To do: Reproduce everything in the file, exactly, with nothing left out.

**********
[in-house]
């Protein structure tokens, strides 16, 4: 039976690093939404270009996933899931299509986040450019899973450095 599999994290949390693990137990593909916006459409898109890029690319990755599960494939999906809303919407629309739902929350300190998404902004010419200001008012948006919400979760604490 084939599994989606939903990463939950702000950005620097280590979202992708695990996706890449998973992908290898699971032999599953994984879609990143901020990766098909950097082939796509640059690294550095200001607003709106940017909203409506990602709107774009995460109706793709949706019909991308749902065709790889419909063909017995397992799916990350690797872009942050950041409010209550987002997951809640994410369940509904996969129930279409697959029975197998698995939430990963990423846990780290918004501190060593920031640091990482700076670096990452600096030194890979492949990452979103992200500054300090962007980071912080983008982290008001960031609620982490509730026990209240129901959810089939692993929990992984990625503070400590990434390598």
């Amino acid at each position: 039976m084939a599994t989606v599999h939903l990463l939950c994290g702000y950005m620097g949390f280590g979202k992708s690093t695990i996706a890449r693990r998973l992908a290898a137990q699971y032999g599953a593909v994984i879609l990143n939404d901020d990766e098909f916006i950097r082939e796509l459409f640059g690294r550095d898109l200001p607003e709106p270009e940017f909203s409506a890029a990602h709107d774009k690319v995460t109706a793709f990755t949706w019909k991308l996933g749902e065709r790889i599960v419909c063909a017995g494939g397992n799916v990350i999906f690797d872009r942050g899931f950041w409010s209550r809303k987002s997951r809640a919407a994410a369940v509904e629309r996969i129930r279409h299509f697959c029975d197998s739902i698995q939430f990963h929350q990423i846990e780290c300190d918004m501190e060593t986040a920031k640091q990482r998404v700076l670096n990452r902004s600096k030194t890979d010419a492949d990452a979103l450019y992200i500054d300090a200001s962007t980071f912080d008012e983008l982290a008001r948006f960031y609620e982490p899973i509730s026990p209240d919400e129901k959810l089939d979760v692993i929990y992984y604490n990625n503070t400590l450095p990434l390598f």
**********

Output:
[in-house]
């Protein structure tokens, strides 16, 4: 039976690093939404270009996933899931299509986040450019899973450095 599999994290949390693990137990593909916006459409898109890029690319990755599960494939999906809303919407629309739902929350300190998404902004010419200001008012948006919400979760604490 084939599994989606939903990463939950702000950005620097280590979202992708695990996706890449998973992908290898699971032999599953994984879609990143901020990766098909950097082939796509640059690294550095200001607003709106940017909203409506990602709107774009995460109706793709949706019909991308749902065709790889419909063909017995397992799916990350690797872009942050950041409010209550987002997951809640994410369940509904996969129930279409697959029975197998698995939430990963990423846990780290918004501190060593920031640091990482700076670096990452600096030194890979492949990452979103992200500054300090962007980071912080983008982290008001960031609620982490509730026990209240129901959810089939692993929990992984990625503070400590990434390598």
């Amino acid at each position: 039976m084939a599994t989606v599999h939903l990463l939950c994290g702000y950005m620097g949390f280590g979202k992708s690093t695990i996706a890449r693990r998973l992908a290898a137990q699971y032999g599953a593909v994984i879609l990143n939404d901020d990766e098909f916006i950097r082939e796509l459409f640059g690294r550095d898109l200001p607003e709106p270009e940017f909203s409506a890029a990602h709107d774009k690319v995460t109706a793709f990755t949706w019909k991308l996933g749902e065709r790889i599960v419909c063909a017995g494939g397992n799916v990350i999906f690797d872009r942050g899931f950041w409010s209550r809303k987002s997951r809640a919407a994410a369940v509904e629309r996969i129930r279409h299509f697959c029975d197998s739902i698995q939430f990963h929350q990423i846990e780290c300190d918004m501190e060593t986040a920031k640091q990482r998404v700076l670096n990452r902004s600096k030194t890979d010419a492949d990452a979103l450019y992200i500054d300090a200001s962007t980071f912080d008012e983008l982290a008001r948006f960031y609620e982490p899973i509730s026990p209240d919400e129901k959810l089939d979760v692993i929990y992984y604490n990625n503070t400590l450095p990434l390598f």